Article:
It's one thing to read about Asia and scroll through pictures on a Google. It's an entirely different feeling when you step out into the heat of an Asian country. I've quickly become accustomed to the thick layer of sweat all over me.
Time is flying past, and I am settling in nicely to a life that I have never lived before.
By all means, Singapore is one of the most diverse country in Asia, housing people of all nationalities and ethnicities. Nonetheless, my blonde hair, blue eyes and red lips make me stand out just a bit.
Aside from the differences, Singapore is welcoming, safe and radiant. People don't care if you pray five times a day or haven't prayed since you were 3 years old. Go about your life and respect other's right to live: That seems to be an unspoken motto here.
Taking care of kids in a country with minimal crime is a breeze. We take the MRT, the underground shuttle, to the city for lunch without a wince of insecurity.
While sitting with some local students, I raved about how convenient it was to be able to walk anywhere and feel completely secure. Looking at me with a sideways grin, he said, "It's a little too safe."
He was referring to the strict government and regulations put in place for those that reside in Singapore. It's safe, because no one dares to break the laws for fear of the consequences.
The saying, "It's always greener on the other side," rings through my mind constantly here.
On Saturday, May 28, Khue and I ventured to Little India by MRT in search of henna, loud Indian music and "the Little India smell." I have fallen in love with "the Little India smell," a sweet and spicy smell that combines warm curry and fresh flowers linked together by string.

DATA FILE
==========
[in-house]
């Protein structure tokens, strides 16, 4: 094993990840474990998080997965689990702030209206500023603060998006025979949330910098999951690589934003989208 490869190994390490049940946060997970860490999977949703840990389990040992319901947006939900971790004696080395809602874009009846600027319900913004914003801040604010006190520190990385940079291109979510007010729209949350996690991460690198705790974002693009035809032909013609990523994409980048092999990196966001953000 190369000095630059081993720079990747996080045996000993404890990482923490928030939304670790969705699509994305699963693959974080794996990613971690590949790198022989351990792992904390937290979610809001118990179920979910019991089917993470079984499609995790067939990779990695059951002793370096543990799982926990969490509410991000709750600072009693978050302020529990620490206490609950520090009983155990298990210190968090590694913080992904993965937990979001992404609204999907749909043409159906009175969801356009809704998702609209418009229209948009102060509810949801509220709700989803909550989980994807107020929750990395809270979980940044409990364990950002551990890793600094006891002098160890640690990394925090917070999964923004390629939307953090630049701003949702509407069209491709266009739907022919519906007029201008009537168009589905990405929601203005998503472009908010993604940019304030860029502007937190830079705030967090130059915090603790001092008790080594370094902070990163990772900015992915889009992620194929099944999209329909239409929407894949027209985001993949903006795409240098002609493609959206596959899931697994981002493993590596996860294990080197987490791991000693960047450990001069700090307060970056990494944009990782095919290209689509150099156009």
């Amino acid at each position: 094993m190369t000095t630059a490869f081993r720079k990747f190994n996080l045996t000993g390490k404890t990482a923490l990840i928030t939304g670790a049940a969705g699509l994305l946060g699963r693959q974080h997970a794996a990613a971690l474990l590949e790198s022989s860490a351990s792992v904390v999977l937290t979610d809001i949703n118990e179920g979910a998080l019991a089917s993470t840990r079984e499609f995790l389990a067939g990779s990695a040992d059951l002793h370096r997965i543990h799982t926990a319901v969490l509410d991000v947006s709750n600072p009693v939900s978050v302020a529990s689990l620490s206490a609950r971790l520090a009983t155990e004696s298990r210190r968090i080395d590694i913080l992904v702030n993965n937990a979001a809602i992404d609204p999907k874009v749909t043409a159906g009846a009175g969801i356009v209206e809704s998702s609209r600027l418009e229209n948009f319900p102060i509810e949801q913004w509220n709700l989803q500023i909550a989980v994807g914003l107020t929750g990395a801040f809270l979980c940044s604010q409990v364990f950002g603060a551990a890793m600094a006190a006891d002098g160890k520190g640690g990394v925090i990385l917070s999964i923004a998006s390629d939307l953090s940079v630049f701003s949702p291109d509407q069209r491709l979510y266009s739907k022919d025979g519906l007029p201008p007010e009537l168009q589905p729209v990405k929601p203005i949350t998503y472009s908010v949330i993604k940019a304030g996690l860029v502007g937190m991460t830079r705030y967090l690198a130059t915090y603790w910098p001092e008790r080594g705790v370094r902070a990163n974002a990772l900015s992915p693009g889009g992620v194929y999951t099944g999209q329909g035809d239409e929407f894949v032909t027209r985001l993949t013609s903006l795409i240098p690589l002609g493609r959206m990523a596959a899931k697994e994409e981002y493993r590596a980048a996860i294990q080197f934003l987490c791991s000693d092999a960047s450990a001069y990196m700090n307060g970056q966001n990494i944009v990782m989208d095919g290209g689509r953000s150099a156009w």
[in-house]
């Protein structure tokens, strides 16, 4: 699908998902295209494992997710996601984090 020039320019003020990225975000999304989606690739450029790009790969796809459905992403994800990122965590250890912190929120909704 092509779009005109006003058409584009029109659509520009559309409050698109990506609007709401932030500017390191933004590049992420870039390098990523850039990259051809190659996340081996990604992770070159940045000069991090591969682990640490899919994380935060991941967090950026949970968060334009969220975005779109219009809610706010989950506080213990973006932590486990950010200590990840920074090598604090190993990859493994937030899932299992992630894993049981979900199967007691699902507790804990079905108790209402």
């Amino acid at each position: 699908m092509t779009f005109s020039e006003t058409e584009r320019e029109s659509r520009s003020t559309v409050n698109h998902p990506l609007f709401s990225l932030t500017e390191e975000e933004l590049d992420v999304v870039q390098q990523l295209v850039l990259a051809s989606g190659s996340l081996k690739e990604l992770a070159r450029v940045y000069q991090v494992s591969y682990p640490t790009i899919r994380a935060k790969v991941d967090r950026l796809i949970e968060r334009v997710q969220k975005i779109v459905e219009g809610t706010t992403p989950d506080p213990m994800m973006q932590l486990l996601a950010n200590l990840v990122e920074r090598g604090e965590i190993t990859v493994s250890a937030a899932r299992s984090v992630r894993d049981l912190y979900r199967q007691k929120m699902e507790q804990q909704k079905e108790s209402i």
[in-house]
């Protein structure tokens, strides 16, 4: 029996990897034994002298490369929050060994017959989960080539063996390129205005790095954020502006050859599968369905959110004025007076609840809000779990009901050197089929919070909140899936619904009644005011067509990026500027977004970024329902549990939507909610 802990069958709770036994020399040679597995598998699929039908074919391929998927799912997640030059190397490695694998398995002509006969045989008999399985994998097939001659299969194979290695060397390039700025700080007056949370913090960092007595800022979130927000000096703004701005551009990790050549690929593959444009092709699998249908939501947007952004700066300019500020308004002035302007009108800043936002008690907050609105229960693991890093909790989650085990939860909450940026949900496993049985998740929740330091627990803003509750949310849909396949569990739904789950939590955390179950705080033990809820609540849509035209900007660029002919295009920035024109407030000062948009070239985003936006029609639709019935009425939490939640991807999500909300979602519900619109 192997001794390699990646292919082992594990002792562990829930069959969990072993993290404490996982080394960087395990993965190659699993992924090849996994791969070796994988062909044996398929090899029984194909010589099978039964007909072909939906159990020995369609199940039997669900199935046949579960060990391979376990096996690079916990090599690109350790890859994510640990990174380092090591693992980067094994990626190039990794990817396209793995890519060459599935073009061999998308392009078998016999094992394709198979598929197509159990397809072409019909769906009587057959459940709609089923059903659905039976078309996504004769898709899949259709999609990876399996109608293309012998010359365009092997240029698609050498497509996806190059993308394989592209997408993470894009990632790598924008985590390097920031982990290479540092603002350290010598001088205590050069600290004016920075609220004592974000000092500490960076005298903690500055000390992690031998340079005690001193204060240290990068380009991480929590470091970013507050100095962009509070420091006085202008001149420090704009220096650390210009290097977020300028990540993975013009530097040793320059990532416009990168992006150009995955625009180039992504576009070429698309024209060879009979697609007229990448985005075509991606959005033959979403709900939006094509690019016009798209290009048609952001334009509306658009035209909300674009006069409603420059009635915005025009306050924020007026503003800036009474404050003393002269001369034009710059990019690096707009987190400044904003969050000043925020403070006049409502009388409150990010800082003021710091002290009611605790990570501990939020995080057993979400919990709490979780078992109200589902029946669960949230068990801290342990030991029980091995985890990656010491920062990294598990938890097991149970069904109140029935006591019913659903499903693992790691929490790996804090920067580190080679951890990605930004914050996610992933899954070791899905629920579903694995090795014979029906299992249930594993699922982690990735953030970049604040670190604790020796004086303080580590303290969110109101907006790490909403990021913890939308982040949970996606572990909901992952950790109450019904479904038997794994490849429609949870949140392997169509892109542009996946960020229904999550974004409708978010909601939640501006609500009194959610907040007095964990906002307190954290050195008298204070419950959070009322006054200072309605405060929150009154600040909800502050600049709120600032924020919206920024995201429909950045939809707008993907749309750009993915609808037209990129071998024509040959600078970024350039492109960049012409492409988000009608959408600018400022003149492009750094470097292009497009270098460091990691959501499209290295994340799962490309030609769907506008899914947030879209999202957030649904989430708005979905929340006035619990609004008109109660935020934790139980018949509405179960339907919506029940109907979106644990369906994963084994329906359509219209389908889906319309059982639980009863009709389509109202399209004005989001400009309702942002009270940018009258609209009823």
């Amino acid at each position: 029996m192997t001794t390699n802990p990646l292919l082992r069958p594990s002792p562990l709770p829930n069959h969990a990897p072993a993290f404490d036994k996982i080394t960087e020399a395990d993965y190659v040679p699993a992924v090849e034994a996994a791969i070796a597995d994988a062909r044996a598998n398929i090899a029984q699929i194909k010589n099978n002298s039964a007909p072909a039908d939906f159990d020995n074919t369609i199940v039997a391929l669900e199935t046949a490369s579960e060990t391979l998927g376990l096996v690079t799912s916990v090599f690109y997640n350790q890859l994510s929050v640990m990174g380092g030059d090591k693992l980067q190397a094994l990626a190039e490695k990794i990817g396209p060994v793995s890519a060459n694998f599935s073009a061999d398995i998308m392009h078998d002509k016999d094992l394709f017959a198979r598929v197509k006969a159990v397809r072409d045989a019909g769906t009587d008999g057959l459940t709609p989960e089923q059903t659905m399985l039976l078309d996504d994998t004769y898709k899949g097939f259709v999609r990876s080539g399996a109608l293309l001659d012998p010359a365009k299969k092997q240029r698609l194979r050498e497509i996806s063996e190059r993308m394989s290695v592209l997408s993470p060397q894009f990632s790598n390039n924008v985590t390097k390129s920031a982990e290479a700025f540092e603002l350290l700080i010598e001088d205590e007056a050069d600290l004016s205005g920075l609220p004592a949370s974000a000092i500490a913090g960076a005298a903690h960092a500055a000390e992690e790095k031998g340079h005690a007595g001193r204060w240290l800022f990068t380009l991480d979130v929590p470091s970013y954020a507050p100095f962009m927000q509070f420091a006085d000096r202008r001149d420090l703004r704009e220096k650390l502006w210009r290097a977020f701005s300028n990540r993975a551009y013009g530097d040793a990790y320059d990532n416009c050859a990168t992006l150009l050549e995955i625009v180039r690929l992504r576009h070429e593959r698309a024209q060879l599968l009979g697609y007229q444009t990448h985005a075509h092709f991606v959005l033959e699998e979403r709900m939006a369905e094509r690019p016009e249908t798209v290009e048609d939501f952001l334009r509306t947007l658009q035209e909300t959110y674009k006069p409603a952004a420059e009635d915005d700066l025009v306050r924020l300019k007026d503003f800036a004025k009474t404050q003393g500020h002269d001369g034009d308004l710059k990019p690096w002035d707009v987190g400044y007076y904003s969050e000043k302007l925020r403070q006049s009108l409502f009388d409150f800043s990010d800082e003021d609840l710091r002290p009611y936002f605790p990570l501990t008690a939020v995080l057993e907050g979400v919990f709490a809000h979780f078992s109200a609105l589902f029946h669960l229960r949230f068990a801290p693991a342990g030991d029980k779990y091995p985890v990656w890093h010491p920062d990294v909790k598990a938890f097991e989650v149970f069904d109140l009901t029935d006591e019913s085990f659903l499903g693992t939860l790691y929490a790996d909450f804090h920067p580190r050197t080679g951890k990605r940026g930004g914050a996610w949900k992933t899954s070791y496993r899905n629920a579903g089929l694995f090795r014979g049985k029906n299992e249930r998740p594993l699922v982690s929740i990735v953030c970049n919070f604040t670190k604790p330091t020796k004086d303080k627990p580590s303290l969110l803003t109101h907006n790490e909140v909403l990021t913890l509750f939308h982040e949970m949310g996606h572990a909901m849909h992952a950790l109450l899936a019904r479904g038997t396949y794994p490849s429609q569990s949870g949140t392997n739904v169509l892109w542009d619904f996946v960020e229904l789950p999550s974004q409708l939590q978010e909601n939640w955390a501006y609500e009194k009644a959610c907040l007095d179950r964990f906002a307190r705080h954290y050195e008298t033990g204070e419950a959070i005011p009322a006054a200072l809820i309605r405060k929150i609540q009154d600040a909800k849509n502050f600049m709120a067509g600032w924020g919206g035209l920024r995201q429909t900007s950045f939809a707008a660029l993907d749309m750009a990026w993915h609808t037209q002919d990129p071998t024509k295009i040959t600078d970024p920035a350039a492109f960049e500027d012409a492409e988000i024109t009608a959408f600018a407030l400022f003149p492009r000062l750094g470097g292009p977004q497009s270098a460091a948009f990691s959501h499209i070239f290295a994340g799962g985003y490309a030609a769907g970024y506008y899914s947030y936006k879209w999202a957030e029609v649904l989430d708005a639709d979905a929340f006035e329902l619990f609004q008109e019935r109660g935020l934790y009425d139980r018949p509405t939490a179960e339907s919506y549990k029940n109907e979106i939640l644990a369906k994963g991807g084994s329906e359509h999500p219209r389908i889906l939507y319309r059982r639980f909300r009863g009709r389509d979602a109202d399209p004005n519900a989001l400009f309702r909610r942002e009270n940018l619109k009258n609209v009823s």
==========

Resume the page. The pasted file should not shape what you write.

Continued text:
We grazed through the streets, down the cracked, roughly paved roads (no mothers' backs were broken) gazing into closet-sized shops. Music made for dancing blares from each doorstep, competing with neighbors' music next door.
Little India's existence is an achievement in itself. It is a slice of Indian culture plucked and dropped in the midst of an entirely different cultural environment. The United States may be a 'melting pot', but based upon the ethnic discourse displayed in US news, Singapore is doing fairly well.
The United States, specifically presumptive Republican nominee Donald Trump, is a common conversation topic here. I was stopped in a mall once, and upon revealing that I was an American on holiday, the salesman asked, "Are you Trump or Hillary?"
American culture has permeated to a multitude of countries through film, media, fashion and news — the list goes on. Average Americans may know little to nothing about Singapore, but they know a lot about Americans.